What is it?
The version of the Insignia that really matters in terms of sales - the 128bhp diesel in fleet-friendly Exclusiv trim. This is the version that has to topple the mighty Mondeo if it wants to rule the outside lane.
Exclusiv trim is the cheapest way into an Insignia, and Vauxhall's aggressive pricing is coupled with generous standard spec including 17-inch alloys and climate control.
What’s it like?
At first, disappointing. At idle and town speeds it suffers from diesel rattle, and from low revs it feels a touch sluggish.
But appreciation builds with miles, which prove that the power delivery is linear and that the Insignia is willing to be revved surprisingly hard.
In give-and-take motoring the Insignia feels no slower than the Mondeo. At motorway speeds the engine quietens significantly and the Insignia is impressively free of wind and tyre noise.
The Insignia's real talent is its damping and ride comfort, particularly in the case of this base model - which does without the adaptive dampers that Vauxhall offers further up the range.
Around town there is more firmness than expected but excellent control, meaning the car is displaced by bumps, but the resulting movement is controlled so cleanly and effectively that it could never be described as anything but comfortable.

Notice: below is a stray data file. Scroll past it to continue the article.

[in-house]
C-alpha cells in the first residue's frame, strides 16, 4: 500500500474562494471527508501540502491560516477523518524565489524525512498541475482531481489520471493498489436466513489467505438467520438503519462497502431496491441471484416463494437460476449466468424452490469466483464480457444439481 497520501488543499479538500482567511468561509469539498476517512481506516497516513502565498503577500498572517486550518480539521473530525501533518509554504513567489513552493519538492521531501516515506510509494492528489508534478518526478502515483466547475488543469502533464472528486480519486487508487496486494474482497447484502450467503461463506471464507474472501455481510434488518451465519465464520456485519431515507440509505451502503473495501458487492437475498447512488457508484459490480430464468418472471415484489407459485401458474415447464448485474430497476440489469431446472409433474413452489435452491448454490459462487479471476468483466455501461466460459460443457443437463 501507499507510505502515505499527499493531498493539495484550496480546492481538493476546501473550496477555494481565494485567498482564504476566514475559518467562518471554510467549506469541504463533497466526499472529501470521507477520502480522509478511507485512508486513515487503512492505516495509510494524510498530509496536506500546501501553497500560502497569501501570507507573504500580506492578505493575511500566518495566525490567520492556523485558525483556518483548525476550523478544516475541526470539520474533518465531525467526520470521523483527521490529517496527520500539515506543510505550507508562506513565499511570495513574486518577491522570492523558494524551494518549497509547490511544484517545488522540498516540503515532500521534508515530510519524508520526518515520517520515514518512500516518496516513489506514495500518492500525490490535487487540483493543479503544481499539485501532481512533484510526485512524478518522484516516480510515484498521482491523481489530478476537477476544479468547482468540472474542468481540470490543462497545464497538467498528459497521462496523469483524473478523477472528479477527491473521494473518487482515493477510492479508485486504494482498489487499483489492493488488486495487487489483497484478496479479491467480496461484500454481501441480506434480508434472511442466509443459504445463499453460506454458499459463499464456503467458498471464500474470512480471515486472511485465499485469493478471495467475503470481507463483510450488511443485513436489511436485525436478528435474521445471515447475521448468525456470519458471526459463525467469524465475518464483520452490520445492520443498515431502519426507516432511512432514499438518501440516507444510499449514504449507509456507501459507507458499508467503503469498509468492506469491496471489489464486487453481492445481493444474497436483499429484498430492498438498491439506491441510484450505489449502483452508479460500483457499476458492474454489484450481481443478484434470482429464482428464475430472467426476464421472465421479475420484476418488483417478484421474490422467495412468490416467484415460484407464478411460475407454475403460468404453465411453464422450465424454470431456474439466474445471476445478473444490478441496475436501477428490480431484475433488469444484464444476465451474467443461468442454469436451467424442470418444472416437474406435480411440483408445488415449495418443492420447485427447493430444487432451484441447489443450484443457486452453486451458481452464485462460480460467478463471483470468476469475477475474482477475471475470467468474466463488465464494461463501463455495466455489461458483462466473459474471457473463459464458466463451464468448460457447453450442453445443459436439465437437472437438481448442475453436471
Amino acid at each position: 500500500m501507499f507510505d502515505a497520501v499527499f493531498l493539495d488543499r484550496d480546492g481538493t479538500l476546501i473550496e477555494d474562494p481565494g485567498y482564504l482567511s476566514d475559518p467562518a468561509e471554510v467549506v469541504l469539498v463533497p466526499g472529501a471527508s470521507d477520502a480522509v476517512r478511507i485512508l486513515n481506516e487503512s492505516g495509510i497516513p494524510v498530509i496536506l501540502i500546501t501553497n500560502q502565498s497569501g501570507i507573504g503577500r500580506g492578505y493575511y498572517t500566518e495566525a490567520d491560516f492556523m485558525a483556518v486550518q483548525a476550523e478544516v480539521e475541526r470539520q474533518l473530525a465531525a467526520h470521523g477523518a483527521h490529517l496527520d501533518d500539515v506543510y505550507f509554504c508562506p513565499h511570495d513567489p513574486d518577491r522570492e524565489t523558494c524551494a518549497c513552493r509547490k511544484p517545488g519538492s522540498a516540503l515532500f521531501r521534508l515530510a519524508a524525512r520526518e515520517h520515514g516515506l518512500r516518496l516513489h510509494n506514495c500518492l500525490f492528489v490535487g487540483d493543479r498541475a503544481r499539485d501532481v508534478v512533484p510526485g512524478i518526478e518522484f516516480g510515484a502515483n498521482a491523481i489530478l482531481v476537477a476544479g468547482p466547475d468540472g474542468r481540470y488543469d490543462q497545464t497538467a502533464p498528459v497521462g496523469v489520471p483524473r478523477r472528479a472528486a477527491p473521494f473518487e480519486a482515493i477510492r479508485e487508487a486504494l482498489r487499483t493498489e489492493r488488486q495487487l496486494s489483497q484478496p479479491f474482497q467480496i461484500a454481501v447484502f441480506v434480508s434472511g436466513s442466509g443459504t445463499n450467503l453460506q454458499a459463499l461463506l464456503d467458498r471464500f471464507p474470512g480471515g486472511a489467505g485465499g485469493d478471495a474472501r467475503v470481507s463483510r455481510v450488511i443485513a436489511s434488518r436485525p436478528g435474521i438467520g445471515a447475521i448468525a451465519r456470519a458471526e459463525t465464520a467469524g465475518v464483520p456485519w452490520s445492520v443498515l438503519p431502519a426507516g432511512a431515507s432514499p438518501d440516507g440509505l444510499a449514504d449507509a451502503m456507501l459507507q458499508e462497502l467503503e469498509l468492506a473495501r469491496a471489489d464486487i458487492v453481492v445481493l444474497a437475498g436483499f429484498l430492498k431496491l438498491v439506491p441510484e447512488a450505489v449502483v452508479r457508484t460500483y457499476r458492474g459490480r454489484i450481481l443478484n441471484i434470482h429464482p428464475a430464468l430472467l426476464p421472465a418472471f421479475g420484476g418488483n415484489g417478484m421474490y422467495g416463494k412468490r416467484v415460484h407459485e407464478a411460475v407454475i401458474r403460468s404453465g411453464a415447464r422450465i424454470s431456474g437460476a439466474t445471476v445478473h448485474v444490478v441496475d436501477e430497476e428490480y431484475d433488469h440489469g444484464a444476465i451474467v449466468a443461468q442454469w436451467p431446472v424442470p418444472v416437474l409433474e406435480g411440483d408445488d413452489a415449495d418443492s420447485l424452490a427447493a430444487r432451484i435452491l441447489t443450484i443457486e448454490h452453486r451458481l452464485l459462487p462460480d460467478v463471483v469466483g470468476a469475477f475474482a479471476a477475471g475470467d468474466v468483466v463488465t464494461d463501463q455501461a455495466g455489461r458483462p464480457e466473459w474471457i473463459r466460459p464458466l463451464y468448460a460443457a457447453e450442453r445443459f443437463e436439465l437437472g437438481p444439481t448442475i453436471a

Cross-country the Insignia demonstrates a surplus of grip and an impressive ability to change direction the car seemingly pivoting around its driver.
The disappointment in the dynamic makeup is the steering. The Vauxhall’s hydraulic system is accurate and reasonably weighted (if a touch light) but not blessed with feel.
Elsewhere the Insignia impresses with its bold styling and interior ambiance. Despite a few disappointing material choices, the Insignia’s cabin possess a cosseting upmarket feel well above that delivered by its major segment rivals.